Once the fog lifted we headed for the beach. We did a lot of swimming and snorkeling. The beach was sandy. There were no big breaking waves, just the gentle kind that feel good when they splash against you. We rented a jet ski for part of the day. Neither of our kids had ever driven a jet ski, but it didn't take them long to learn. They had a marvelous time following the shoreline and jumping waves.
Once again I visited the weight machines in the gym before dinner. The range of motion in my shoulder has noticeably improved in three days.
When I eat out in a restaurant, I usually try to find something in the $6 to $8 dollar range. If it's a special occasion like an anniversary or Valentine's Day, I may order a $11 or $12 meal. But I just don't look at the side of the menu with the $20 and $25 entrees. It's not that my husband ever said I couldn't; it's my own choice. I guess that since I do the shopping and cooking, I'm just aware how much food I could buy for the cost of one fancy dinner.
However, on a cruise, the meals are already paid for. I can order anything I want with a completely clear conscience. Tonight I had something that I have often seen on the other side of the menu, but I would never have dreamed of ordering - Chateaubriand. It was served with steamed broccoli and baked zucchini, and was indescribably delicious. For dessert I had baked pineapple. I must find a recipe for this! It was wheat free, and absolutely luscious. This was a Type O meal cooked to perfection.
We went ashore on Cozumel today. There were multiple opportunities for physical activity. We took a taxi to San Francisco beach and snorkeled all morning. A little way out from shore were seaweed beds where an amazing variety of tropical fish were swimming. My favorites had bright blue and bright green bands. There was no surf, and the water was crystal clear. It was hard to tell whether I was in five feet of water or way over my head.
For lunch I had an apple from the ship and a bag of homemade trail mix. The trail mix was almonds, walnuts, pecans, raisins, and pineapple, one of my favorite combinations.
We took a glass bottom boat ride out to a coral reef where we saw even more beautifully colored fish. We did a little shopping and took a long walk along the shore. I have to say it again; the water is just incredibly beautiful.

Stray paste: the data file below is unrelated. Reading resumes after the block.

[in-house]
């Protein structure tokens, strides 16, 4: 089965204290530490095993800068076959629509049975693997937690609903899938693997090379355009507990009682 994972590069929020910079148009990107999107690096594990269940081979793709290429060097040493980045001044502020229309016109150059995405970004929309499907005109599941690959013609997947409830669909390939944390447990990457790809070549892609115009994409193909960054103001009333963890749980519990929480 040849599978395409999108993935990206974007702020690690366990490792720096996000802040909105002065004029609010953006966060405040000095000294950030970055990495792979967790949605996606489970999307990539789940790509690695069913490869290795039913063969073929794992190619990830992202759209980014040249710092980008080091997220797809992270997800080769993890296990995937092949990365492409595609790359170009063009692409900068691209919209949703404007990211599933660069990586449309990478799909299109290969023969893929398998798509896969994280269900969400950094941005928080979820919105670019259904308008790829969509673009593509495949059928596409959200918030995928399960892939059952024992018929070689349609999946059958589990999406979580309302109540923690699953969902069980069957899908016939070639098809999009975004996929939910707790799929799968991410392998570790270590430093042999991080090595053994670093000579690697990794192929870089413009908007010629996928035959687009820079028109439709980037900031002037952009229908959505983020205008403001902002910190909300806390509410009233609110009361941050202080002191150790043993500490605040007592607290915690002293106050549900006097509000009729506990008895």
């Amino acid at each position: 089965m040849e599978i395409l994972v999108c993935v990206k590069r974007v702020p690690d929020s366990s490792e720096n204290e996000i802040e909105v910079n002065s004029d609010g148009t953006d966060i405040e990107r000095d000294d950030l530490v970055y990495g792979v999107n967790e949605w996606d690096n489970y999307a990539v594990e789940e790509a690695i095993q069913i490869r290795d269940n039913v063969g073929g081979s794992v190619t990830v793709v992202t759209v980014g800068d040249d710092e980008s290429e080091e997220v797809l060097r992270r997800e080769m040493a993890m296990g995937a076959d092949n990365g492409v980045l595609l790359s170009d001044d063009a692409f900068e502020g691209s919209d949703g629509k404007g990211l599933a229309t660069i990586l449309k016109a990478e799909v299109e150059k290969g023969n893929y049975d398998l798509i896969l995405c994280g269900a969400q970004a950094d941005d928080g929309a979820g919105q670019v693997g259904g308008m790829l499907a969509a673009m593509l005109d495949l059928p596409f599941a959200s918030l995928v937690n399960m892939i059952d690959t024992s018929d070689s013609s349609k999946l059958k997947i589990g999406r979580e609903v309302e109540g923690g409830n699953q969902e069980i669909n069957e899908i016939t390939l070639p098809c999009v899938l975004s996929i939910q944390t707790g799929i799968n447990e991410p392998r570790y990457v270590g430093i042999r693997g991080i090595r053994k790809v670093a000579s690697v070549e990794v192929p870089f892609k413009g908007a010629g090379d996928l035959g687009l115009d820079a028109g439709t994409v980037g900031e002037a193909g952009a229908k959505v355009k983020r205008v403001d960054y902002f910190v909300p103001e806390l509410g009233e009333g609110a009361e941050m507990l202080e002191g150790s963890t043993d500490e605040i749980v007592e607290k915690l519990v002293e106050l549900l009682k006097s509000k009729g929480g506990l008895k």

Before dinner I went by the gym for a few minutes on the weight machines. I want to take full advantage of the opportunity to work on specific muscle groups while I have the chance.
Dinner presented a tough choice: sirloin or turkey. The sirloin came with potatoes. The turkey came with sage dressing, parsnips and yams. I was very curious what the ship's gourmet chef would do with parsnips, so I went with turkey. I had expected turkey on one side of the plate and three little mounds of the three accompaniments on the other. Instead they put the dressing in the middle of the plate, topped it with mashed parsnips, and topped that with mashed yams. Two slices of turkey covered the vegetables, and gravy was poured over all. The flavors just blended together. It was good, but not as outstandingly tasty as I had anticipated.
There was a party on deck with a Mexican food buffet after the evening show. The kids were going and I joined them. I had not planned to eat again, but the food was too good to pass up. There were salmon enchiladas, black bean tostadas, and steak tacos. All were hors d'oeuvre sized, and I tried one of each. I also had guacamole, but no chips, not even the wrapping around the enchilada and taco. Protein at midnight is one thing, but I didn't forget myself so far as to have grain just before I went to sleep.
Today was what they called a "fun day at sea." My daughter and I agreed last night to start the day in the gym. I set the alarm, and we slipped out of the room at 7:00. I did 20 minutes on an elliptical trainer and 30 - 40 minutes on the weight machines. The elliptical trainer frustrated me at first. On the fat burning setting the machine wouldn't let me go as fast as I wanted to go. I switched to the cardio setting, and the machine kept changing from fast to slow then fast again. Finally I put it on manual and ran at a steady pace that was comfortable for me. I loved the weight machines. I did a pretty aggressive leg work out. I was more cautious with my arms, but my shoulder felt fine.
My daughter spent about 30 minutes on the elliptical trainer. Afterward she said, "Mom, I know you like this kind of exercise, but it isn't for me. You feel great, but I feel drained." What can I say? I am an O and she is an A.
We showered and went to the breakfast buffet. Two words describe the buffet - pork and pastry. Ham, bacon, sausage, pancakes, French toast, and Danish were in abundance. I ate half a grapefruit, a banana, and a lot of scrambled eggs.
My husband found a shady spot where he could read. The kids went to the pool. I decided to go to a free detox seminar at the spa. It was very interesting. When I get back I want to do a little research on what the lady said, then I'll blog about it.
Lunch was roast and vegetables from the buffet. They had fresh fruit tarts, so I had my dessert for the day at lunch. My son said, "Mom, you're on vacation, you should splurge a little." I laughed at him and said, "One dessert a day IS splurging."